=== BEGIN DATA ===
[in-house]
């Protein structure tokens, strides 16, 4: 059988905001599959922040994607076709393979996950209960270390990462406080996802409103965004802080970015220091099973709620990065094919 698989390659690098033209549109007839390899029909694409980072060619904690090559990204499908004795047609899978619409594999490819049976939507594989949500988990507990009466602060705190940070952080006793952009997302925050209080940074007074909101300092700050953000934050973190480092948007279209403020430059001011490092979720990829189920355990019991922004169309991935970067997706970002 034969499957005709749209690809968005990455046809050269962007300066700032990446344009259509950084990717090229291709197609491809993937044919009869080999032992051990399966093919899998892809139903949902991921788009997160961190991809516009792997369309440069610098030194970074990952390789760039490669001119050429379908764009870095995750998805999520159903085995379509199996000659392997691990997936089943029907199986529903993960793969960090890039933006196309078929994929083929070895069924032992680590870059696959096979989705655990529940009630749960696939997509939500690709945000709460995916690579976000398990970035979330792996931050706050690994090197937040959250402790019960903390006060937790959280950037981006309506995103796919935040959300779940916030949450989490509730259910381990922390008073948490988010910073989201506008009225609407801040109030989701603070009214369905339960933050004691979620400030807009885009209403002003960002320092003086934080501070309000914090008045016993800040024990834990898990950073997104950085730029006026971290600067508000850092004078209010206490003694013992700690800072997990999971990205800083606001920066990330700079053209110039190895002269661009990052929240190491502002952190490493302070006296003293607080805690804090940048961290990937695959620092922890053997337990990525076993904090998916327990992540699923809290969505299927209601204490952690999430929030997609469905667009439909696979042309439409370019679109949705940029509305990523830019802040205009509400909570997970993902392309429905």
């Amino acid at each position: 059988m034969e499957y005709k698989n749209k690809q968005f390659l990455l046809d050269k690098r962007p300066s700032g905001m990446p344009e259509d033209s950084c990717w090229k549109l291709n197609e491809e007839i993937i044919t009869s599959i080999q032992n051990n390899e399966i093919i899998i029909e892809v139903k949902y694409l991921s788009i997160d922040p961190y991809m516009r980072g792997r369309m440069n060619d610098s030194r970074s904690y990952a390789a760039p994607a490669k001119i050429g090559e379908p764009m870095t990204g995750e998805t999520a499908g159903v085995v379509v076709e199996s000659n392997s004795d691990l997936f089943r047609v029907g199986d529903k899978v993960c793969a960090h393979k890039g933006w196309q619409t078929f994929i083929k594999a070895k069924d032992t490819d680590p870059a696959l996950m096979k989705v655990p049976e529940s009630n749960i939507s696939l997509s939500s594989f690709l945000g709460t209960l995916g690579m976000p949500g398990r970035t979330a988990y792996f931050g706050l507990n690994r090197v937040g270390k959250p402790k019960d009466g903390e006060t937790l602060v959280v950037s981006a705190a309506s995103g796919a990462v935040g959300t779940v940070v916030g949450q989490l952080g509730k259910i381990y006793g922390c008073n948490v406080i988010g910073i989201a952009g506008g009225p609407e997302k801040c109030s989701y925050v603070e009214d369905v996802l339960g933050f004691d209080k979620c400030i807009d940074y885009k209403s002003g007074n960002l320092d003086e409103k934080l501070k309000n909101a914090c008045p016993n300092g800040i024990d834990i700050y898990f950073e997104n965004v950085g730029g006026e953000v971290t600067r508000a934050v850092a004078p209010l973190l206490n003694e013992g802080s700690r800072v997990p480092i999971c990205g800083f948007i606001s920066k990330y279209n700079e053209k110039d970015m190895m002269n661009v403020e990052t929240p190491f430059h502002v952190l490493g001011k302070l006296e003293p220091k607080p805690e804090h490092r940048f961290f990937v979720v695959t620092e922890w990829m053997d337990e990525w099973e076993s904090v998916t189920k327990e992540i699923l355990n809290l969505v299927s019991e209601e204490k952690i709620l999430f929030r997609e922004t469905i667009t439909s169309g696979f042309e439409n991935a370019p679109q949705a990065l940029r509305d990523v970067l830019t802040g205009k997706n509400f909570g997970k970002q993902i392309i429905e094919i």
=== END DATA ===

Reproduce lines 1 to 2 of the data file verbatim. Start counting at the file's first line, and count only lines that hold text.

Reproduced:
[in-house]
């Protein structure tokens, strides 16, 4: 059988905001599959922040994607076709393979996950209960270390990462406080996802409103965004802080970015220091099973709620990065094919 698989390659690098033209549109007839390899029909694409980072060619904690090559990204499908004795047609899978619409594999490819049976939507594989949500988990507990009466602060705190940070952080006793952009997302925050209080940074007074909101300092700050953000934050973190480092948007279209403020430059001011490092979720990829189920355990019991922004169309991935970067997706970002 034969499957005709749209690809968005990455046809050269962007300066700032990446344009259509950084990717090229291709197609491809993937044919009869080999032992051990399966093919899998892809139903949902991921788009997160961190991809516009792997369309440069610098030194970074990952390789760039490669001119050429379908764009870095995750998805999520159903085995379509199996000659392997691990997936089943029907199986529903993960793969960090890039933006196309078929994929083929070895069924032992680590870059696959096979989705655990529940009630749960696939997509939500690709945000709460995916690579976000398990970035979330792996931050706050690994090197937040959250402790019960903390006060937790959280950037981006309506995103796919935040959300779940916030949450989490509730259910381990922390008073948490988010910073989201506008009225609407801040109030989701603070009214369905339960933050004691979620400030807009885009209403002003960002320092003086934080501070309000914090008045016993800040024990834990898990950073997104950085730029006026971290600067508000850092004078209010206490003694013992700690800072997990999971990205800083606001920066990330700079053209110039190895002269661009990052929240190491502002952190490493302070006296003293607080805690804090940048961290990937695959620092922890053997337990990525076993904090998916327990992540699923809290969505299927209601204490952690999430929030997609469905667009439909696979042309439409370019679109949705940029509305990523830019802040205009509400909570997970993902392309429905």